The Religious and Spiritual Life of the Jews of Medina. By HAGGAI MAZUZ. Brill Reference Library of Judaism, vol. 38. Leiden: BRILL, 2014. Pp. xvi + 132. $122, [euro]103.
Jews and Judaism matter for Islam, especially for our knowledge of the birth hour of the new faith. If for no other reason, the prominence and the amount of space both receive in the Quran and in our sources for the life and career of Muhammad would confirm this. Yet we know surprisingly little of Arabian Jewry at all times, in particular of their religious and spiritual life around 600 CE. Anything that promises to add to our knowledge is therefore welcome. In the book under review (and also in a series of recent articles), Haggai Mazuz undertakes to extend our knowledge in this area. In part he does this by close examination of episodes and information that have been looked at in the past, and in part by means of what he describes as a new methodology. Both present difficulties.
The book is divided into four chapters. The first, devoted to "Religious and Social Leadership," does little more than collect together what we know of the leaders of the Jews of Medina in Muhammad's day. It identifies a large number of Jews and tells us stories attached to them, mainly of the failure of their struggles with Muhammad. Disappointingly, it says nothing about the character of their names, which would seem to demand discussion, or about their language. The evidence, such as it is, suggests fairly full onomastic assimilation into Arab society; and perhaps even fuller assimilation linguistically. But that leaves us with a question: did they (all? some of them? just their rabbis? any of them?) know Hebrew, to say nothing of Aramaic, without which the Talmud might have been a closed book? We have no evidence from these Jews in either of these languages. Given the subject of the book, and the concern throughout with Medinan Jews' knowledge of Jewish law and practice as revealed in the Bible and Talmud, their linguistic competences and behavior are a matter of more than minor significance.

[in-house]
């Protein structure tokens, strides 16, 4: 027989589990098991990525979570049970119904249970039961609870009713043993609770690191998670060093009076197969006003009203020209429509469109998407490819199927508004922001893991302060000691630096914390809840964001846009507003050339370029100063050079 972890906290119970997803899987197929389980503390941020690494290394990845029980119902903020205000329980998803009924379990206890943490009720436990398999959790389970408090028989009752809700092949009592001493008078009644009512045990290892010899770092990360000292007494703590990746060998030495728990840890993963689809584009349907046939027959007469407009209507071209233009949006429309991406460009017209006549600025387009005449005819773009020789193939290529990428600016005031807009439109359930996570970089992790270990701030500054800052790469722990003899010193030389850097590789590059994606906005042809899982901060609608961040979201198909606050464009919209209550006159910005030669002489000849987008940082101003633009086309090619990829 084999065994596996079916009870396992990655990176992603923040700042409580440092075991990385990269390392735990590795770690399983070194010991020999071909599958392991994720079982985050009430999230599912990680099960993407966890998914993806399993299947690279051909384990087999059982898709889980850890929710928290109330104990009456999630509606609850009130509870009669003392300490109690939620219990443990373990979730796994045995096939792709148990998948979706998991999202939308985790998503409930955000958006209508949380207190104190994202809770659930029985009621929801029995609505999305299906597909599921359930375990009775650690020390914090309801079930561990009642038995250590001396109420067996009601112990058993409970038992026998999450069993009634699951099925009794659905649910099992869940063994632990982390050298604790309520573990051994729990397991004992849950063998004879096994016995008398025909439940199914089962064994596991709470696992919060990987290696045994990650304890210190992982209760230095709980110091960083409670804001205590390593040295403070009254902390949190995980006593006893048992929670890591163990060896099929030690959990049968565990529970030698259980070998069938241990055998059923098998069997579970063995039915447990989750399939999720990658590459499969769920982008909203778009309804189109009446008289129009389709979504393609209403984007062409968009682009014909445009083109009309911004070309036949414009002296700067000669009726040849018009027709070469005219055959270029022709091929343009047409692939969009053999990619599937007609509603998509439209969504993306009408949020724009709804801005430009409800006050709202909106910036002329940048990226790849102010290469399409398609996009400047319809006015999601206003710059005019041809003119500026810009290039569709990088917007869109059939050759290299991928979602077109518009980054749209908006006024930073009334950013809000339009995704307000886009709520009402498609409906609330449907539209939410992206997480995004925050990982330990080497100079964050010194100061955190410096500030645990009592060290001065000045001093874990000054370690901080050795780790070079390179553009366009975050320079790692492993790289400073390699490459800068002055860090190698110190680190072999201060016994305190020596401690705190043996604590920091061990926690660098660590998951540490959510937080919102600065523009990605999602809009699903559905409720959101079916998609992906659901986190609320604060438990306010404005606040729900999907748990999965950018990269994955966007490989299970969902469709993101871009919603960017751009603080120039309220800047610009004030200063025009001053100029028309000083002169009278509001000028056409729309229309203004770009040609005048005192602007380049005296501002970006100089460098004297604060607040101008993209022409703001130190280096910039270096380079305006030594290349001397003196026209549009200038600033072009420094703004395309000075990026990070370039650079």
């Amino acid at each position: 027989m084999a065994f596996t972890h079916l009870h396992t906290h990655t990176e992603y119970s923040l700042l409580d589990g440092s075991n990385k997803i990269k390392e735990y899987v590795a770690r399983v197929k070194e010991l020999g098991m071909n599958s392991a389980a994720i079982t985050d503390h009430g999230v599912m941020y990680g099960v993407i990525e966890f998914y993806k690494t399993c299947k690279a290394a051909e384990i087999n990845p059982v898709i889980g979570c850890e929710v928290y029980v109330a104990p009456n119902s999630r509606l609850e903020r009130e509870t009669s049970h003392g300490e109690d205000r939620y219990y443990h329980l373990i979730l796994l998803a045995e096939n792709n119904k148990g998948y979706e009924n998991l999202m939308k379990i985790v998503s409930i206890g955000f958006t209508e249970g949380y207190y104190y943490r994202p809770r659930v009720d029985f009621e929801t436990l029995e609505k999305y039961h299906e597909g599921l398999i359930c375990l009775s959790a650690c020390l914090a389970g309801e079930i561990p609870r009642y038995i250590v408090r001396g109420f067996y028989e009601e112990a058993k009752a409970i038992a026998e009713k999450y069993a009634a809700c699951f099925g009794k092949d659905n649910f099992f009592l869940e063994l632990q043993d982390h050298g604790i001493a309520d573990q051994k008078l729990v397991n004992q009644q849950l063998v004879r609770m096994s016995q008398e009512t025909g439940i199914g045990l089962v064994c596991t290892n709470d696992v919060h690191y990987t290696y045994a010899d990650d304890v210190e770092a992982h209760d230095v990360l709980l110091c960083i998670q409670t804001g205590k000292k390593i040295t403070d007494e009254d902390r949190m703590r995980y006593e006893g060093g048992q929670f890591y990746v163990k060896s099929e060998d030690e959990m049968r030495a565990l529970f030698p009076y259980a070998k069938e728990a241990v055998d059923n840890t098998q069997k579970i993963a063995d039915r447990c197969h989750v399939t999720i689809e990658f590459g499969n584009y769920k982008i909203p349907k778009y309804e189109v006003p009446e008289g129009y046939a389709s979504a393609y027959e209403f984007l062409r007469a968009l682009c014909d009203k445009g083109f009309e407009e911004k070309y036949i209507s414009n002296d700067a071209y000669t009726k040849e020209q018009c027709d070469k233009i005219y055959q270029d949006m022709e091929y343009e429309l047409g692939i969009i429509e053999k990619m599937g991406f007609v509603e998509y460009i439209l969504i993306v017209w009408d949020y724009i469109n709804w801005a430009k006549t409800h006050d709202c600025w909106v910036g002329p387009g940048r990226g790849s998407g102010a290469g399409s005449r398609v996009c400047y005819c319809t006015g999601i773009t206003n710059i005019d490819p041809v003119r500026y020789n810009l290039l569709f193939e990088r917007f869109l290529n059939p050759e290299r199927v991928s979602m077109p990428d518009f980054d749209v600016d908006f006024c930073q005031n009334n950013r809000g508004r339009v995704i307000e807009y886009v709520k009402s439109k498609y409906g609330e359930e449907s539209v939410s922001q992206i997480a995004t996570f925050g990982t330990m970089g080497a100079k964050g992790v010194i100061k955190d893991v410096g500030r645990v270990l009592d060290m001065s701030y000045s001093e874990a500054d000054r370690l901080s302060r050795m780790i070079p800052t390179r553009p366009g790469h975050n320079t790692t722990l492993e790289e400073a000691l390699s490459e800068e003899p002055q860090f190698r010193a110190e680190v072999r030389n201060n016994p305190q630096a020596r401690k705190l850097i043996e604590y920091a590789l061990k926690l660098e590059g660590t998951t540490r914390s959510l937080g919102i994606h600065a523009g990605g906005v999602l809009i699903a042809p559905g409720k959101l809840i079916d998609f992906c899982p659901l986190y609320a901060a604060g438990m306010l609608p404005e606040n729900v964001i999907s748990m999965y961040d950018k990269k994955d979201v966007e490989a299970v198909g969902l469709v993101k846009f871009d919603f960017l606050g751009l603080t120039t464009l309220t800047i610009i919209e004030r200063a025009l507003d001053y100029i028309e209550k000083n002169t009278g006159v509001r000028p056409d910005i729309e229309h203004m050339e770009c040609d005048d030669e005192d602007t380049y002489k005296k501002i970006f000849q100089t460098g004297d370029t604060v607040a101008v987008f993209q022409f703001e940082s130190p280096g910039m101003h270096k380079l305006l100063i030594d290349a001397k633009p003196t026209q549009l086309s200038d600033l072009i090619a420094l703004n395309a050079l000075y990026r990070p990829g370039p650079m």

One example for why this should be so is that Mazuz suggests that the accusation of tahrif namely, that Jews (and Christians) had received the correct texts of their scriptures from God but had altered them, is substantiated by the Talmudic practice of derash, which he tells us takes the form occasionally of making slight changes to a word or more in the Bible in order to offer a basis for a different--occasionally very different--interpretation from the obvious one. Attractive (at first sight even perhaps plausible) though this suggestion might be, a few moments' thought suggests a problem: we have to envisage a real-life scenario. It is hard to imagine Jews walking around, or sitting, enjoying a discussion of small, often minute, changes to the biblical text without some knowledge of the relevant language. Would they have been doing this in front of visitors or witnesses ignorant of the language? In the presence of Muhammad? Would he...